Terminator Dark Fate: The franchise problem

Aractus 13, April, 2019

The Terminator

I will not be going to see Terminator Dark Fate, aka Terminator 6 in the cinema.

Some films, and TV series, do branch well into a franchise. In fact getting future instalments in a franchise right is difficult to say the least. In film we’ve seen this with everything from Spider-Man and other superhero movies to Ghosbusters 2016. With TV one can’t help but wonder how anyone thought Westworld Season 2 was worth producing, likewise Keeping Up Appearances was terrific in its first season, but from season 2 on was stale and repetitive. Time Travel series, as we’ve seen with Doctor Who, can end up with drama that exists in a fantasy world with no meaningful stakes. At this point in the Terminator series my question is – how are you going to convince anyone to care for the John Connor of Terminator 6?

Furthermore what are you actually trying to achieve with the Terminator character? Arnold is, to say the least, not the right choice to be playing a T-800 Terminator in 2019 – he wasn’t even the right choice in 2015. T-800’s do not all look the same, this is established in the very first Terminator movie where we see other T-800’s in the future, as well as where we see that Kyle Reece does not recognise the particular one sent back to the past. CSM-101 denoted the skin template model that looks like Arnold, which means there is at least 100 other skin models for T-800 Terminators and probably more. Franco Columbu played the other visually identifiable skin-on T-800 in 1984’s The Terminator:

Franco Columbu's Terminator

Wheeling out Arnold in 2003 was a mistake. In fact T3: Rise of the Machines was a mistake. A misadventure best left forgotten. As a film on its own, in a world where T2 didn’t happen, it’s not a bad movie. But as the third instalment in a franchise, carrying a plot that is 90% identical to the previous two movies, it offered viewer’s nothing. It’s simply a movie that exists to undo the ambiguous ending of T2 and make way for franchising the series. In many ways it’s a disaster like The Matrix Reloaded which also existed purely to undo the ending of the previous film, and like T3 it lead into what can only be described as cinema hell for the next one.

Aging the Terminator doesn’t make canonical sense. In Terminator 1, the T-800’s are according to Kyle Reece “brand new” so we can surmise they are a few weeks old, perhaps a few months old at this point. They’re not even called T-800’s on-screen, they’re called Terminators. The flawless complexion skin of Arnold’s Terminator is suggestive of the mechanical character, and aging undoes that. Even they were to age, they are newborns – it’s not like their skin template is already 40 years old. Arnold looks much less like a machine then he did 35 years ago. In the original the Terminator grows hair, and we even see him cut his hair in the original film, but he doesn’t grow facial hair and there’s no reason to think that he can – if he did he would need to shave in the scenes where we see him performing self-maintenance.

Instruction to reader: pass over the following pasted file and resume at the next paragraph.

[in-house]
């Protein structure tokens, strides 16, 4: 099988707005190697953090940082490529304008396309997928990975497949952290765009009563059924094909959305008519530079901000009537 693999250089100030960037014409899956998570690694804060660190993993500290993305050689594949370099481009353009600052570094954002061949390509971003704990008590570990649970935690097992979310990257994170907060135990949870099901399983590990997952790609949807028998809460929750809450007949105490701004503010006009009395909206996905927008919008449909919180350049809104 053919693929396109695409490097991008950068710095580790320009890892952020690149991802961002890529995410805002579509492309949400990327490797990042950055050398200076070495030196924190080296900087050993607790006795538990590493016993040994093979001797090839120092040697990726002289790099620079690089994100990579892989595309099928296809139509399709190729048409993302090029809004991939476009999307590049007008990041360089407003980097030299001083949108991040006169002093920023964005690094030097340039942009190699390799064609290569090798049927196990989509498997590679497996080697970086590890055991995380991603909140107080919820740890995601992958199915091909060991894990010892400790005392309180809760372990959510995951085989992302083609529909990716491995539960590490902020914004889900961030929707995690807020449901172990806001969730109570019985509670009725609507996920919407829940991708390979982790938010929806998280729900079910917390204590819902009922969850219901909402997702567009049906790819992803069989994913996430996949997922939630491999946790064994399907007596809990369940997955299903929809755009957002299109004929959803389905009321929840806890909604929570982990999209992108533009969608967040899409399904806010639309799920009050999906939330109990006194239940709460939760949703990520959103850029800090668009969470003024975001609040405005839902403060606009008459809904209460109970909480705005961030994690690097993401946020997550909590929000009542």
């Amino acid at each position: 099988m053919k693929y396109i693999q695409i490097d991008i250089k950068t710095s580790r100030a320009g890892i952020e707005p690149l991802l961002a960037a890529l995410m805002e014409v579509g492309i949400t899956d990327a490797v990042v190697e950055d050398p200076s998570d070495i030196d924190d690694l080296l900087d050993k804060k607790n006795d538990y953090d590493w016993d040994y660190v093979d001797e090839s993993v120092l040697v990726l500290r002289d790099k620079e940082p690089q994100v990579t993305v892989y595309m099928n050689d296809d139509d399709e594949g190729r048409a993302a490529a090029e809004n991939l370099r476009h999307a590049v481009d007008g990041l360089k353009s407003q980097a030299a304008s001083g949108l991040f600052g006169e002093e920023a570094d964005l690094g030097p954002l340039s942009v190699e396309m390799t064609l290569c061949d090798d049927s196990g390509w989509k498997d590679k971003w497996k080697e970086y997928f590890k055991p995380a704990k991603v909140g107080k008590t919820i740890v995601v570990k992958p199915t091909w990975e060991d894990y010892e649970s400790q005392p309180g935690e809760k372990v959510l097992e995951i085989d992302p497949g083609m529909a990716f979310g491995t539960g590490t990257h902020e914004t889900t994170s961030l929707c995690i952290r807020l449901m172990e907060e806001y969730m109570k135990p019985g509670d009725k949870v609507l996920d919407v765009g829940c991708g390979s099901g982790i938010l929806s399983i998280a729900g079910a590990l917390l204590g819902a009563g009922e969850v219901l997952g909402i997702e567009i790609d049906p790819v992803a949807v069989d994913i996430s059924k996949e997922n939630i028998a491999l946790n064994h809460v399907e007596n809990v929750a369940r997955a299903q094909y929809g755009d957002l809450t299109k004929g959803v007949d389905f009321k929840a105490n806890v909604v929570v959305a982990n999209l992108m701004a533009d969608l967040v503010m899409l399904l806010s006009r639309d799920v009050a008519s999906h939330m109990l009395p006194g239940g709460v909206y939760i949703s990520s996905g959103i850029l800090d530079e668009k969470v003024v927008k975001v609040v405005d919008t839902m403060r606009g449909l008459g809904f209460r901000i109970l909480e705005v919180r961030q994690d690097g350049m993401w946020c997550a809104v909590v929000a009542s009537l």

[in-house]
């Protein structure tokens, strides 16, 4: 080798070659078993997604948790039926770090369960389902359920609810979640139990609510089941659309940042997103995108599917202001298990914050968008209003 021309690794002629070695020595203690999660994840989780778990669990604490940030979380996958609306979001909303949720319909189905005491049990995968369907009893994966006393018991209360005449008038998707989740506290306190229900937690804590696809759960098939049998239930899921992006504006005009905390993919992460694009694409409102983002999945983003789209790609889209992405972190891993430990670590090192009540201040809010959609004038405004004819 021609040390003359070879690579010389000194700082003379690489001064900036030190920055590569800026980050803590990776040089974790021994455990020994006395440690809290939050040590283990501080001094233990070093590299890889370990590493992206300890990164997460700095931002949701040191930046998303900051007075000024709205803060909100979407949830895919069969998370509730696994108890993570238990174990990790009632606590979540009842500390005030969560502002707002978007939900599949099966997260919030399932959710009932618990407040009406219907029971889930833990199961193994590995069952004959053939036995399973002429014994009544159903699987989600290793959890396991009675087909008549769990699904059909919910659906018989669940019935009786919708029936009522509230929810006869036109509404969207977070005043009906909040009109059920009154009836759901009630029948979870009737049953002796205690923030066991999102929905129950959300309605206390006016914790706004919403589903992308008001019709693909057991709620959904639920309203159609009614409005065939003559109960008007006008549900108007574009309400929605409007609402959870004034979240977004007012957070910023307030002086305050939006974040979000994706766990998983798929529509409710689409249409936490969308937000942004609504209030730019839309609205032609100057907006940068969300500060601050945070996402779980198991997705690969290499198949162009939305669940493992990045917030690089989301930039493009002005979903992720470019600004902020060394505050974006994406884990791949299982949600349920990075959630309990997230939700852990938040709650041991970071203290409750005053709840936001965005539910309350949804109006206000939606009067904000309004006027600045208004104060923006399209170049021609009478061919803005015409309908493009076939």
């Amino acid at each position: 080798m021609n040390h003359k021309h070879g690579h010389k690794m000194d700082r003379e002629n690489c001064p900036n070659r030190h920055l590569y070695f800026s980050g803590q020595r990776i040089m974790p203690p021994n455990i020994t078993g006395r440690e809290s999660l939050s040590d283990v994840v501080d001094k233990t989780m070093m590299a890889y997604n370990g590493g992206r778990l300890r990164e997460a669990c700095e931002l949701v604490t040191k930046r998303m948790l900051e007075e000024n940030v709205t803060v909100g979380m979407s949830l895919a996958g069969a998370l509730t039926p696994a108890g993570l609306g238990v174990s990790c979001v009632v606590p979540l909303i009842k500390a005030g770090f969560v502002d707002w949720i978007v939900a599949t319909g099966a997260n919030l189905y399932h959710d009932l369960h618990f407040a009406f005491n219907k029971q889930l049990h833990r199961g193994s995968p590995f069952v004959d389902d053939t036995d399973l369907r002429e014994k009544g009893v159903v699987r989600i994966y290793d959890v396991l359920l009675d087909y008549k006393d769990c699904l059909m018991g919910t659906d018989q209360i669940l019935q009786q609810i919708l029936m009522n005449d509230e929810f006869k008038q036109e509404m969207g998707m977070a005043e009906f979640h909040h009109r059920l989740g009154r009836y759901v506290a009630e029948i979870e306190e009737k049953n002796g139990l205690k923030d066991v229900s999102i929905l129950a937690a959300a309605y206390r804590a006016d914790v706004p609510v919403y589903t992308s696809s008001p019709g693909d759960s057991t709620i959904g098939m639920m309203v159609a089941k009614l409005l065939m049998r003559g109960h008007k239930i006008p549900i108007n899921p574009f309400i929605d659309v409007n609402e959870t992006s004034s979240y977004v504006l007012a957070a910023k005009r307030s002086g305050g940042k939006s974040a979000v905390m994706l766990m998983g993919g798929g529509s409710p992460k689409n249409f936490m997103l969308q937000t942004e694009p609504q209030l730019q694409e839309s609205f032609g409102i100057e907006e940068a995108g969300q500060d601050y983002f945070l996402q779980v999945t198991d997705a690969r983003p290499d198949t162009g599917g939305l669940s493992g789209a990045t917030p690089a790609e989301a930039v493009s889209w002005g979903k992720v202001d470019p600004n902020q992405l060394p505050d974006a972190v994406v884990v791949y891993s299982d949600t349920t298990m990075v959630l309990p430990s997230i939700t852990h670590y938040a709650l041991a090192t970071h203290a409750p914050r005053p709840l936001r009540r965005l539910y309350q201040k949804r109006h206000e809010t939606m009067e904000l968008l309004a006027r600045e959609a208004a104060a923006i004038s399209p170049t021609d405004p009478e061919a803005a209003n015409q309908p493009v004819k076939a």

So where are we? Well I don’t like that they fucked with the nature of the Terminators starting with T3. And I certainly don’t like that they fucked with the timeline starting with Salvation (you could arguable say T3 did that but honestly that’s neither here nor there for me). The Terminator was not a time-travel movie. It was a film about survival against machines, played out in the then-present. By the end of the film the timeline isn’t changed. Same with T2, although less clear the timeline is presumed to be left intact. You can’t change the past; even though T2 leaves us with hope for the future, and Terminator was not a film that challenged the grandfather paradox.

Having made the mistake of seeing Terminator 5 in cinemas (and Blade Runner 2049), I do not intend to repeat that mistake. So let me ask myself, what other decent movies has James Cameron been involved with lately?

That silence is why I will not be seeing T6.

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